All the people shared their wealth and all the villagers came to each others' aid to fish and to farm. When there was a task to be done, all the people came together to help and when one saw something to be done one went ahead and took care of it without any questions being asked.

Mutual respect, care, concern, and reciprocity were the major traditional characteristics of our community. As long as there was food, no one had to go hungry. However, even in such a community as ours, there occasionally appeared a selfish individual who, because of selfishness and egoism, did not live or abide by tradition.

My mother told me the story of such an individual. She began her story with the popular saying: if you don't like Kwe's mother, don't eat her food...

One fine Tuesday, a fisherman called Abokobi visited his relations in our village. The walk from the coast to the village took some time, and when he arrived at the village, there was no one at home. All the villagers were in the fields preparing for the planting season. Generally the Ga people planted their staple foods such as cassava, yams of all kind, peanuts (groundnuts), okra, all sorts of hot peppers (Gas love hot peppers), spices, beans, and corn (maize) to mention just a few. There were peppers, yams and cassava drying outside on raised platforms when Akokobi arrived. These were some of the ingredients used for the daily meal. After days of thorough drying all these ingredients were ground on a grinding stone and then stored for use in the daily preparation of food. It was very important for the drying process to be carefully monitored. On the Accra Plains, the clouds could quickly became dark without warning, and soon after the rains would come.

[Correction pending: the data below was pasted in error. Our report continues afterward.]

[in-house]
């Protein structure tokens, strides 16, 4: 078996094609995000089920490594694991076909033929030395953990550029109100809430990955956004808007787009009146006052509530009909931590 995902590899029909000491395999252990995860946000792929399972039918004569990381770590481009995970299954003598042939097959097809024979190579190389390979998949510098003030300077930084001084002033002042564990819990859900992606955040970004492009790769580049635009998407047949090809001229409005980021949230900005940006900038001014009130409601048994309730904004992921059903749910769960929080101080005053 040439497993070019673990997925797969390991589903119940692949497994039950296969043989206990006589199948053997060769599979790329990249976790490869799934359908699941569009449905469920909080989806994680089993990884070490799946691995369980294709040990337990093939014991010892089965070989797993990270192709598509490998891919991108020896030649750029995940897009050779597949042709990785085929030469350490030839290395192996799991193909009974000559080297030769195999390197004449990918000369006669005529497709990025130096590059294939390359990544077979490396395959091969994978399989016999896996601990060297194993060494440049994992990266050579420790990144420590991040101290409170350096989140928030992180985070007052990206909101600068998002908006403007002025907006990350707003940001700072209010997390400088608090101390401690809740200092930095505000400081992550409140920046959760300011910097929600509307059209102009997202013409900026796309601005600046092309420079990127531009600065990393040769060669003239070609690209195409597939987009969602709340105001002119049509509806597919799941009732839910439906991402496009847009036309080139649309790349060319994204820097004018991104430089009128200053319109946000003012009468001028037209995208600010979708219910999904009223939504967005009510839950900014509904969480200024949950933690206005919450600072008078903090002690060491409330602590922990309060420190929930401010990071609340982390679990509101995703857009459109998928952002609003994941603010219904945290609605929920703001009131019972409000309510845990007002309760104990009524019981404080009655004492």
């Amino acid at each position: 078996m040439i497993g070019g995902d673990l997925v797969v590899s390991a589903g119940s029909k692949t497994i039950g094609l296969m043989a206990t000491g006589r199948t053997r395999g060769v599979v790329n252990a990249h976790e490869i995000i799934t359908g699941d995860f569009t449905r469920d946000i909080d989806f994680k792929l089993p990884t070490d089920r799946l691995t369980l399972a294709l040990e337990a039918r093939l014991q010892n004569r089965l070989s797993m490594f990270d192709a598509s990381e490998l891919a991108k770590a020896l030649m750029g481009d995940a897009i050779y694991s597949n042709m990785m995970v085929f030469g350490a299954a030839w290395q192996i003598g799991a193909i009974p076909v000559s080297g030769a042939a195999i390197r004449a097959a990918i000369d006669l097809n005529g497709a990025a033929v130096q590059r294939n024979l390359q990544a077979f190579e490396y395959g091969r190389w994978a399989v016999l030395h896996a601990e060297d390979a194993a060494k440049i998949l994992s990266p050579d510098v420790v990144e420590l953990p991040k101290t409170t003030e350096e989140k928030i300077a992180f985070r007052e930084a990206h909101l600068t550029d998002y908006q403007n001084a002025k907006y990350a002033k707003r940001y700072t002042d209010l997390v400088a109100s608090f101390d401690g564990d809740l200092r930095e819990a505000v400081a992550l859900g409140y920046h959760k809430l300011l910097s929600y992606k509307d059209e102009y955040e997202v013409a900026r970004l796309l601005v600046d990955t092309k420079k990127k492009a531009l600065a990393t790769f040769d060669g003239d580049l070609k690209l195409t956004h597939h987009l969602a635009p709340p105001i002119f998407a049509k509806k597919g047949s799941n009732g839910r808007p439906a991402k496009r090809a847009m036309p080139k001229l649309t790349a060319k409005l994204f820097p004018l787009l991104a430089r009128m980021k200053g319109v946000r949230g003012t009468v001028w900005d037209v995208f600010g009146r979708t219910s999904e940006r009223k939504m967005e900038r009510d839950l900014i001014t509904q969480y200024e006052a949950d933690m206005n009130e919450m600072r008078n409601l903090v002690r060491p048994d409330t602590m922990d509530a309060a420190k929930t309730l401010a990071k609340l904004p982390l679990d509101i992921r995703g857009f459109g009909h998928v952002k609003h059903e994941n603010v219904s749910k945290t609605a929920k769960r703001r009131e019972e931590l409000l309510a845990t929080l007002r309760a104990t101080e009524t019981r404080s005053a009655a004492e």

On this fine Tuesday, when it started raining Abokobi retreated into the house and waited for his relatives to return from the fields. He got hungry but did not find anything in the house to eat. He looked outside and saw the cassava being dried but did not have the common decency to bring them in from the rain.

Soon the relatives arrived and after the traditional exchange of greetings and news the family asked Abokobi if he brought the drying cassava in from the rain.

He had the audacity to attempt to defend his lack of concern and selfishness by reminding his relatives that he was a fisherman and not a farmer. The family asked him to hold on to that thought and they went inside and got some cassava flour from their stock and prepared their midday meal and ate the meal without inviting Abokobi to join, as tradition demanded.

Angrily Abokobi got up to go without saying a word. As he left, the Matron of the family was heard saying to him, "Abokobi, now when you return home do not forget to tell the whole story. The fact that we did not invite you to eat as is our tradition is only one part of the story."

And so it has been since that fine Tuesday so long ago. When one is asked to tell the whole story, it means to tell the whole truth, for the Ga people strongly believe that "the truth does not need any embellishment; it can stand all on its own".